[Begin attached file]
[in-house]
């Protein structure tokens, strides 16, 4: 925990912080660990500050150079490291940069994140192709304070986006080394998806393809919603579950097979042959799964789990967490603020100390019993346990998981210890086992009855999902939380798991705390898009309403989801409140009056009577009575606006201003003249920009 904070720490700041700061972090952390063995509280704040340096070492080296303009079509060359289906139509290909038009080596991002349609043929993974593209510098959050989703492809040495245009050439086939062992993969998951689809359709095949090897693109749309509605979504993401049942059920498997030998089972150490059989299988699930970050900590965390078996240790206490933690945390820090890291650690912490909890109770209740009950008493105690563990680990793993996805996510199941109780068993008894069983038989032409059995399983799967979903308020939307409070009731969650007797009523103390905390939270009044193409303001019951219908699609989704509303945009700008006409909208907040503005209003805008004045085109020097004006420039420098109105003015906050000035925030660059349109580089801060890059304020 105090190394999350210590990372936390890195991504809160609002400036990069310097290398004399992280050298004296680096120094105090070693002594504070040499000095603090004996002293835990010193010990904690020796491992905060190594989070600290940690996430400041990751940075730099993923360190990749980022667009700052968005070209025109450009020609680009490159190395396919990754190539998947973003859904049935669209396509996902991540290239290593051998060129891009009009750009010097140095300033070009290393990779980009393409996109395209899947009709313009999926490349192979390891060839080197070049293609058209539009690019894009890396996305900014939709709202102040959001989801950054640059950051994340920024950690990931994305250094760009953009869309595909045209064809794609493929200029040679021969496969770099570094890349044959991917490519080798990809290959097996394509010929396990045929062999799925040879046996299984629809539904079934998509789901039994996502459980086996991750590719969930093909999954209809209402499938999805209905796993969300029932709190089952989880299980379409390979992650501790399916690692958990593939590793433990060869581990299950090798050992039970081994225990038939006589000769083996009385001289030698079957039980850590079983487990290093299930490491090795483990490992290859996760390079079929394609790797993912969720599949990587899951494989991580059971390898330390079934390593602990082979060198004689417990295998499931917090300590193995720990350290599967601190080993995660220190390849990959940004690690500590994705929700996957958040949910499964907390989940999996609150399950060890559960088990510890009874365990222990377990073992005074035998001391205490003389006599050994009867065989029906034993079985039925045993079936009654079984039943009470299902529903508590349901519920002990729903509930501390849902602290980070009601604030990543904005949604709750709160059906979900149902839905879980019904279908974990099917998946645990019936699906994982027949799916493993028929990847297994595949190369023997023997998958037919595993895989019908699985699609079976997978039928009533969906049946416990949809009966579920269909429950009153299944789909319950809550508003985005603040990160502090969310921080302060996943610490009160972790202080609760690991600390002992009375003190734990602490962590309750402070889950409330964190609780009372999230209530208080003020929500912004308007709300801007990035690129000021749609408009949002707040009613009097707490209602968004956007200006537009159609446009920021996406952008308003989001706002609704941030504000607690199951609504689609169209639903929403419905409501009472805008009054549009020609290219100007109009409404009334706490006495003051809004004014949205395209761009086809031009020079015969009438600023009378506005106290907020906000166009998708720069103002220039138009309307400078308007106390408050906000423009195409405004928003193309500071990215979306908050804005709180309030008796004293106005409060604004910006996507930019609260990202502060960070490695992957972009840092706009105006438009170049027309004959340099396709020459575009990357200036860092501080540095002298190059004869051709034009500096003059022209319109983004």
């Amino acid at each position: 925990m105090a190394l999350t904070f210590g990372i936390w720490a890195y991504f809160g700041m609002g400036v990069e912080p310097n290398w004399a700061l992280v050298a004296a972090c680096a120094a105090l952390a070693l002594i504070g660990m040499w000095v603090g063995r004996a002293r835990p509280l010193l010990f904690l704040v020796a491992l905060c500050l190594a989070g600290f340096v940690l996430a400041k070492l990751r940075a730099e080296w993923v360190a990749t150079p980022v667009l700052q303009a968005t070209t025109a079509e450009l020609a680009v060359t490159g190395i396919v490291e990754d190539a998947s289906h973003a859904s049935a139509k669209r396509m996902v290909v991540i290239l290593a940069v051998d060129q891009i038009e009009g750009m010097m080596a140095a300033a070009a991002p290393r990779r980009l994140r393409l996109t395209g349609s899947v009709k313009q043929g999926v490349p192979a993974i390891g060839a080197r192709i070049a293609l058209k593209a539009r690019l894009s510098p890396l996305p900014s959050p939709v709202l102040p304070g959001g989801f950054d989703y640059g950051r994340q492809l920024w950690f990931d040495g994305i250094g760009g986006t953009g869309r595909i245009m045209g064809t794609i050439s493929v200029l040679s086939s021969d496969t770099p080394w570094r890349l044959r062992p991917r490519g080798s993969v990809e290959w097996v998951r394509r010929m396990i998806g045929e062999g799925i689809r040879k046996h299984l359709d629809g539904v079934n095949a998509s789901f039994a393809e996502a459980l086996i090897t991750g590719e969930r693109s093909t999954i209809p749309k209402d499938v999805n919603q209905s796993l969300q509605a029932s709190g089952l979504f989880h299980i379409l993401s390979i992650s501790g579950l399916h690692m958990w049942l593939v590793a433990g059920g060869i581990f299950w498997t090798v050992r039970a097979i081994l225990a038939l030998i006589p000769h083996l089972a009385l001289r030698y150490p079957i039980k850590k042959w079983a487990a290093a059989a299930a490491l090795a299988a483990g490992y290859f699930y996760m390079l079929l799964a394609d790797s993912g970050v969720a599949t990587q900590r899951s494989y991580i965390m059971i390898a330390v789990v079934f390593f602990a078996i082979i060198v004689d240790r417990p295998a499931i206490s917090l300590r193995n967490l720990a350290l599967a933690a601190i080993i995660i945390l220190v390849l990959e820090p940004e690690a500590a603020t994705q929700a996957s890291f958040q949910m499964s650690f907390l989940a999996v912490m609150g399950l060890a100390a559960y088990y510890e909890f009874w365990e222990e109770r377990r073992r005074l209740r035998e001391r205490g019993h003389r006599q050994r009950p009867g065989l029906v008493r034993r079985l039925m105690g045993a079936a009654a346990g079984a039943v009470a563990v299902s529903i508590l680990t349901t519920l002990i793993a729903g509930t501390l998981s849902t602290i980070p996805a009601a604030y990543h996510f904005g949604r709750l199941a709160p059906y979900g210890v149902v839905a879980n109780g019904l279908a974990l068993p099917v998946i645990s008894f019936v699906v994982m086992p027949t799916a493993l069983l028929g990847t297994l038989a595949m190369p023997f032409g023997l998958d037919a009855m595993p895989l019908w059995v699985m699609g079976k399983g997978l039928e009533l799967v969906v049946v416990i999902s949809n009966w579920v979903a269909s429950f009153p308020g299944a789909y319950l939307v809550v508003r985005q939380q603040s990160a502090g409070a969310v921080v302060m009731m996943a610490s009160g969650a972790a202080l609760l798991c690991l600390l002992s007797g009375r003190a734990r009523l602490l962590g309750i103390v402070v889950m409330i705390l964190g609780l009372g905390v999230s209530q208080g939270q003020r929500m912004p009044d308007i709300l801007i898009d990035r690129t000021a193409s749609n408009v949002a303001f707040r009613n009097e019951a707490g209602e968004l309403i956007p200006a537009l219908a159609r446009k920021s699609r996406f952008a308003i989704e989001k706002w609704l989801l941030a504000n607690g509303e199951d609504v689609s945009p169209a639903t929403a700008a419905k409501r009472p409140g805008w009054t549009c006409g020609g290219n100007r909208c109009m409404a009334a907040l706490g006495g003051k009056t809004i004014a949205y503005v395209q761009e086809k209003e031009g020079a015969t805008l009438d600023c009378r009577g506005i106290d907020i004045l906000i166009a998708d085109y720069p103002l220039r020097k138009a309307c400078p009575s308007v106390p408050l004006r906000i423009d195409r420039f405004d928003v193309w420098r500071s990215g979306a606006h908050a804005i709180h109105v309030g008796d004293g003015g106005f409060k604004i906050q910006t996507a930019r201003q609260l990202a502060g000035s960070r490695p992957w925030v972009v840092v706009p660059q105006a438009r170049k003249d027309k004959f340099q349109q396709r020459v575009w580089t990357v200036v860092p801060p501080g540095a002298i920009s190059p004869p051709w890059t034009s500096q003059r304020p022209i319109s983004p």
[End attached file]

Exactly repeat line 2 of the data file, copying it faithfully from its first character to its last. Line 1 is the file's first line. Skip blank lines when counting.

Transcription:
């Protein structure tokens, strides 16, 4: 925990912080660990500050150079490291940069994140192709304070986006080394998806393809919603579950097979042959799964789990967490603020100390019993346990998981210890086992009855999902939380798991705390898009309403989801409140009056009577009575606006201003003249920009 904070720490700041700061972090952390063995509280704040340096070492080296303009079509060359289906139509290909038009080596991002349609043929993974593209510098959050989703492809040495245009050439086939062992993969998951689809359709095949090897693109749309509605979504993401049942059920498997030998089972150490059989299988699930970050900590965390078996240790206490933690945390820090890291650690912490909890109770209740009950008493105690563990680990793993996805996510199941109780068993008894069983038989032409059995399983799967979903308020939307409070009731969650007797009523103390905390939270009044193409303001019951219908699609989704509303945009700008006409909208907040503005209003805008004045085109020097004006420039420098109105003015906050000035925030660059349109580089801060890059304020 105090190394999350210590990372936390890195991504809160609002400036990069310097290398004399992280050298004296680096120094105090070693002594504070040499000095603090004996002293835990010193010990904690020796491992905060190594989070600290940690996430400041990751940075730099993923360190990749980022667009700052968005070209025109450009020609680009490159190395396919990754190539998947973003859904049935669209396509996902991540290239290593051998060129891009009009750009010097140095300033070009290393990779980009393409996109395209899947009709313009999926490349192979390891060839080197070049293609058209539009690019894009890396996305900014939709709202102040959001989801950054640059950051994340920024950690990931994305250094760009953009869309595909045209064809794609493929200029040679021969496969770099570094890349044959991917490519080798990809290959097996394509010929396990045929062999799925040879046996299984629809539904079934998509789901039994996502459980086996991750590719969930093909999954209809209402499938999805209905796993969300029932709190089952989880299980379409390979992650501790399916690692958990593939590793433990060869581990299950090798050992039970081994225990038939006589000769083996009385001289030698079957039980850590079983487990290093299930490491090795483990490992290859996760390079079929394609790797993912969720599949990587899951494989991580059971390898330390079934390593602990082979060198004689417990295998499931917090300590193995720990350290599967601190080993995660220190390849990959940004690690500590994705929700996957958040949910499964907390989940999996609150399950060890559960088990510890009874365990222990377990073992005074035998001391205490003389006599050994009867065989029906034993079985039925045993079936009654079984039943009470299902529903508590349901519920002990729903509930501390849902602290980070009601604030990543904005949604709750709160059906979900149902839905879980019904279908974990099917998946645990019936699906994982027949799916493993028929990847297994595949190369023997023997998958037919595993895989019908699985699609079976997978039928009533969906049946416990949809009966579920269909429950009153299944789909319950809550508003985005603040990160502090969310921080302060996943610490009160972790202080609760690991600390002992009375003190734990602490962590309750402070889950409330964190609780009372999230209530208080003020929500912004308007709300801007990035690129000021749609408009949002707040009613009097707490209602968004956007200006537009159609446009920021996406952008308003989001706002609704941030504000607690199951609504689609169209639903929403419905409501009472805008009054549009020609290219100007109009409404009334706490006495003051809004004014949205395209761009086809031009020079015969009438600023009378506005106290907020906000166009998708720069103002220039138009309307400078308007106390408050906000423009195409405004928003193309500071990215979306908050804005709180309030008796004293106005409060604004910006996507930019609260990202502060960070490695992957972009840092706009105006438009170049027309004959340099396709020459575009990357200036860092501080540095002298190059004869051709034009500096003059022209319109983004």